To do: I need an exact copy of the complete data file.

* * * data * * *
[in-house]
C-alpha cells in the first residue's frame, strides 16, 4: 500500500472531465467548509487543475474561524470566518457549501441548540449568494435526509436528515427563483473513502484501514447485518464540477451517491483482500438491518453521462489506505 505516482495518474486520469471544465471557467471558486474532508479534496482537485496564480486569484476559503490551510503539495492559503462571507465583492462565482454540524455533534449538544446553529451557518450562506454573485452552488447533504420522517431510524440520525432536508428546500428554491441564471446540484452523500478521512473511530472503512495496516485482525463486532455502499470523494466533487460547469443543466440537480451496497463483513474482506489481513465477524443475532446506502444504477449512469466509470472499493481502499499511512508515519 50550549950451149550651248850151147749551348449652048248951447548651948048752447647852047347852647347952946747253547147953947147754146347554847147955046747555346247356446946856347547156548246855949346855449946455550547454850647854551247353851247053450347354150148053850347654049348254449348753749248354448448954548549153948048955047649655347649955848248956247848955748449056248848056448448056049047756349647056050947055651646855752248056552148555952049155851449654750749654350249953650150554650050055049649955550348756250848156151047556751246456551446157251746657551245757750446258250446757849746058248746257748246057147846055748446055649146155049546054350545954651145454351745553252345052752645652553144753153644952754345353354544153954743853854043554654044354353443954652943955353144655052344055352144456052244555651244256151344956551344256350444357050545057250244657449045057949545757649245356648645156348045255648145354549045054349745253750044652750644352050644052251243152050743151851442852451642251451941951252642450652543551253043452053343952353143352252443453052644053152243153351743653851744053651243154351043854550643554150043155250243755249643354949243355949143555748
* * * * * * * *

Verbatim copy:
[in-house]
C-alpha cells in the first residue's frame, strides 16, 4: 500500500472531465467548509487543475474561524470566518457549501441548540449568494435526509436528515427563483473513502484501514447485518464540477451517491483482500438491518453521462489506505 505516482495518474486520469471544465471557467471558486474532508479534496482537485496564480486569484476559503490551510503539495492559503462571507465583492462565482454540524455533534449538544446553529451557518450562506454573485452552488447533504420522517431510524440520525432536508428546500428554491441564471446540484452523500478521512473511530472503512495496516485482525463486532455502499470523494466533487460547469443543466440537480451496497463483513474482506489481513465477524443475532446506502444504477449512469466509470472499493481502499499511512508515519 50550549950451149550651248850151147749551348449652048248951447548651948048752447647852047347852647347952946747253547147953947147754146347554847147955046747555346247356446946856347547156548246855949346855449946455550547454850647854551247353851247053450347354150148053850347654049348254449348753749248354448448954548549153948048955047649655347649955848248956247848955748449056248848056448448056049047756349647056050947055651646855752248056552148555952049155851449654750749654350249953650150554650050055049649955550348756250848156151047556751246456551446157251746657551245757750446258250446757849746058248746257748246057147846055748446055649146155049546054350545954651145454351745553252345052752645652553144753153644952754345353354544153954743853854043554654044354353443954652943955353144655052344055352144456052244555651244256151344956551344256350444357050545057250244657449045057949545757649245356648645156348045255648145354549045054349745253750044652750644352050644052251243152050743151851442852451642251451941951252642450652543551253043452053343952353143352252443453052644053152243153351743653851744053651243154351043854550643554150043155250243755249643354949243355949143555748